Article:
Omicron threat: Better safe than sorry


Passengers sit inside the Delhi Metro maintaining social distancing as metro trains run on 50% seating capacity imposed by Delhi Government amid a surge in Omicron cases, in New Delhi (ANI Photo)

Views and opinions from the top commentators in Indian media

Speed is of the essence in fighting fast-transmitting Omicron. The Union health ministry has finally advised states to adopt a dual testing strategy deploying both standard and imported S-gene drop RT-PCR test kits to detect Omicron cases. This should have been done weeks ago as such dual testing obviates the need to send all Covid-positive samples for genome sequencing, which is time-consuming and therefore defeats the purpose of quick identification. Also, finally, the regulator approved emergency use authorization to Serum Institute of India’s Covovax and Biological E’s Corbevax vaccines, while also granting permission to manufacture and market anti-Covid pill Molnupiravir for restricted use in patients with Covid who have high risk of disease progression.

Covovax is the Indian version of Novovax’s recombinant nanoparticle protein-based vaccine. The indigenous Corbevax too is protein based and GoI in June had placed an advance order of 300 million doses of it. As per earlier reports, 200 million doses of Covovax were expected between August and December. But Corbevax is aiming to hit production of 100 million doses per month only by February. These timelines need to be bettered if the two vaccines are to be used for a speedy booster programme for all adults.

— Editorial, The Times of India

Lots of jabs

A large section of experts believes that a mix-and-match approach to vaccination is better for shoring up immunity compared to an additional jab of the vaccine administered in the primary phase of inoculation. In India, too, there is preliminary consensus that booster recipients shouldn’t receive a third dose of Covishield or Covaxin. The country is well placed to meet this challenge. The government has made advance payments to the Hyderabad-based Biological E to reserve 30 crore doses of the Corbevax vaccine. The jab that teaches the immune system to make antibodies using spike proteins has been heralded as a stronger shield against variants such as Omicron compared to viral vector vaccines such as Covishield and Covaxin. Covovax, manufactured by the Serum Institute of India under licence from the US-based Novovax, also uses a protein-based platform. Though these vaccines take more time to develop, they are more affordable, and their production is easier to scale up.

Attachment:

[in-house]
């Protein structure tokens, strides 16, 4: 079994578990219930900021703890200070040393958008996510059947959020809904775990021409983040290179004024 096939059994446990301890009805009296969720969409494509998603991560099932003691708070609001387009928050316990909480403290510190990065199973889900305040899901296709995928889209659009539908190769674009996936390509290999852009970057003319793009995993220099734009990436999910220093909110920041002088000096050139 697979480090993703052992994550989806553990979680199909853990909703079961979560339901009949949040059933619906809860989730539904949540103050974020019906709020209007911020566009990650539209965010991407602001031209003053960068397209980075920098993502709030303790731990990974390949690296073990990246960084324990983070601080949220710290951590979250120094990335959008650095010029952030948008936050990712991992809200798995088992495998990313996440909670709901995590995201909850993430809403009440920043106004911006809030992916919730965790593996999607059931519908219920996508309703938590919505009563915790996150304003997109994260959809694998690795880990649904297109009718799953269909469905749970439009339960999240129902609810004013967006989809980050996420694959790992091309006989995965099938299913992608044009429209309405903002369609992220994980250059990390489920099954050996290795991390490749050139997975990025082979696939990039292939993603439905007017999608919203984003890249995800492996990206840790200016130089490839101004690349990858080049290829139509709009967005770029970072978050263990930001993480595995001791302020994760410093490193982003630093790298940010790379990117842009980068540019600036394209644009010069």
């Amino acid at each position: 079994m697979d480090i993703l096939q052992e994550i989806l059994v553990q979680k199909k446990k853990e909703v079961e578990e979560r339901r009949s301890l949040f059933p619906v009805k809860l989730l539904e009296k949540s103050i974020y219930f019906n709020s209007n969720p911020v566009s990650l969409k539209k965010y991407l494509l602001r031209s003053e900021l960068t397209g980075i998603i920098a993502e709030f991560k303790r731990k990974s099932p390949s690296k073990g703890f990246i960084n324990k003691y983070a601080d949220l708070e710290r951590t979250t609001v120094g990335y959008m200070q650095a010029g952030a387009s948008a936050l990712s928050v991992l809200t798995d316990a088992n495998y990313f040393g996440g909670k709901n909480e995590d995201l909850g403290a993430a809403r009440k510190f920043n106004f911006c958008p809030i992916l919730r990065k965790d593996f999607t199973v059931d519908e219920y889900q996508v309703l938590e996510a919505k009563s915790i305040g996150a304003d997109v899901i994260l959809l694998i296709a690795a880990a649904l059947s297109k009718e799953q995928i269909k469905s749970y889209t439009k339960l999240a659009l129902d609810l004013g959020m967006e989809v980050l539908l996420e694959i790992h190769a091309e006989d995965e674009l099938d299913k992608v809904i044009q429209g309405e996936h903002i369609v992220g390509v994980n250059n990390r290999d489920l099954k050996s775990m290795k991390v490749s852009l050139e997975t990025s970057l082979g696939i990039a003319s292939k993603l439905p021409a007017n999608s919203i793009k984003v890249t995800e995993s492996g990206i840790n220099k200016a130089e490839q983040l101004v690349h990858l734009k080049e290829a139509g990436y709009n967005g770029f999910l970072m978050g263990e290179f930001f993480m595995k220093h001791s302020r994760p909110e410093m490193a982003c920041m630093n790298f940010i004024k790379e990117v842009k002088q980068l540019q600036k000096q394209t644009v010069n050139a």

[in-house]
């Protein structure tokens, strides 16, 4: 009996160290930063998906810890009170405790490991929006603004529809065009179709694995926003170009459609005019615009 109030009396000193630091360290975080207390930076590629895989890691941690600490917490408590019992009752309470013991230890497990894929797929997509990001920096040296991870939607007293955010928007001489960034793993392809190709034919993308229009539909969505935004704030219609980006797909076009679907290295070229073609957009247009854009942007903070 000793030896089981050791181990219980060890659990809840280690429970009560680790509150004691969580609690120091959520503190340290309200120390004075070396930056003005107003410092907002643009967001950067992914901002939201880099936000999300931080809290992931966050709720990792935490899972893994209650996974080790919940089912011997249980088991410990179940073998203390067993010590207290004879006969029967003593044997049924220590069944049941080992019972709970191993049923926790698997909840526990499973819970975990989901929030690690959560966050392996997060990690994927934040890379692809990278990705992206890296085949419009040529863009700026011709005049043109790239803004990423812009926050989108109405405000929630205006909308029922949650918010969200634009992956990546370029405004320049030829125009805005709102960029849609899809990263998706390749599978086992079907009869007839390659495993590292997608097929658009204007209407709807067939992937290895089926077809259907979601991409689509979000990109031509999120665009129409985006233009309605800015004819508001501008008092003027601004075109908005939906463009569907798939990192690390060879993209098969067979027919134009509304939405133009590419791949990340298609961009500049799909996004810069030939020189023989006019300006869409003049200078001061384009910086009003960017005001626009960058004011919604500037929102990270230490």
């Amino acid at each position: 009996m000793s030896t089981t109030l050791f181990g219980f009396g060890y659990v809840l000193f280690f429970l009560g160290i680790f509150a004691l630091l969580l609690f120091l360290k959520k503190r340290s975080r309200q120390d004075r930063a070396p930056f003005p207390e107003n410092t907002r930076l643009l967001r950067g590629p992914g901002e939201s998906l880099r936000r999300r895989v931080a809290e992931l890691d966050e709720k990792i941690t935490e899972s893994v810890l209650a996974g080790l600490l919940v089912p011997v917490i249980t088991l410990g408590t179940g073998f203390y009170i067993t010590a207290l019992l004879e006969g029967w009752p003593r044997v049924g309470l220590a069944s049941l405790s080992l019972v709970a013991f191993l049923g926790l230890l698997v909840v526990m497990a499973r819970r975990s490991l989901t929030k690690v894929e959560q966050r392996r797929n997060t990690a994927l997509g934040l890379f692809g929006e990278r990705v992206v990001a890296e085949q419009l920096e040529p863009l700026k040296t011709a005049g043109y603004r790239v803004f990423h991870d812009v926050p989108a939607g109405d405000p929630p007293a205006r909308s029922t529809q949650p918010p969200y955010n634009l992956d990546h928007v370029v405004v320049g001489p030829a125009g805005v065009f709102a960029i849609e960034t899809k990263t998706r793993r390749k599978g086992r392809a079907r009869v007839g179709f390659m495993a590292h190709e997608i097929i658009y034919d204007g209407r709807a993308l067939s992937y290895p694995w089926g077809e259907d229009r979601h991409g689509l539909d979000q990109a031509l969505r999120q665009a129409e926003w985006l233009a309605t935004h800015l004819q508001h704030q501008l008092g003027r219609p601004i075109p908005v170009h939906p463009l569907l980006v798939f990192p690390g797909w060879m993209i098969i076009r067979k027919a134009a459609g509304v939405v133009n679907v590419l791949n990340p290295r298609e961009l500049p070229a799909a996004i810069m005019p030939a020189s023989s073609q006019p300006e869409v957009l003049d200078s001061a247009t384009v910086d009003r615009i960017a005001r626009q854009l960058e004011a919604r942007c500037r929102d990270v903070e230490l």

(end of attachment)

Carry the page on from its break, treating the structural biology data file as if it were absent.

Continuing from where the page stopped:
— Editorial, The Indian Express

Is it too late?

Omicron variant can spread much faster than Delta – its Ro is much higher than that of Delta and it is more efficient in dodging immunity. It causes re-infections and breakthrough infections more frequently than Delta. So, will Omicron cause yet another wave in India? That remains unpredictable. If we assume it will not, but it does, then India will suffer again. There is no need to elaborate on the scenario as the memory of the immense loss of life due to Delta wave is still vivid in our minds.

We have known Omicron only for a month. So far, it seems to be less virulent than every previous virus variant. This may be because vast swathes of humanity have been already exposed and rendered partly immune by the previous variants and a large number of people have had one or two doses of vaccine. Everyone agrees that there will be a massive increase in infections, but much of those will be invisible. A huge wave of disease outbreak is unlikely, as far as we can expect. A disease wave must be expected, only its magnitude is unpredictable, and it may be quite small. However, it will be better to be safe than sorry.

— T Jacob John & MS Seshadri, The Quint

Indian soft-power

For decades now, India’s global influence has been greater than China’s in only one sphere: soft power. Yet, as the former Indian foreign secretary, Nirupama Rao, has warned, that relative strength too is now at risk of waning, largely because of New Delhi’s own actions — or inactions. The arrows in India’s quiver are many: from its stature as the world’s largest democracy and its immense diversity to the moral authority of M.K. Gandhi’s model of successful non-violent resistance that was adopted by Nelson Mandela, Martin Luther King and other icons. The addition of yoga, spiritualism, delicious cuisines and Bollywood to this mix has led to the creation of an enviable and powerful cocktail that should be hard to match for an authoritarian State, which, until recently, was inward looking and uneasy with its own ancient traditions. But as Ms Rao pointed out while speaking at the second Krishna Bose lecture, these advantages would count only if India upholds constitutional values, including human rights and sensitivity towards minorities.   

— Editorial Board, The Telegraph (India)

Every week, we look at what the top commentators and opinion writers in the Indian media are talking about and bring to you a slice of their opinions and comments

Leave a Reply

Your email address will not be published. Required fields are marked *

scroll to top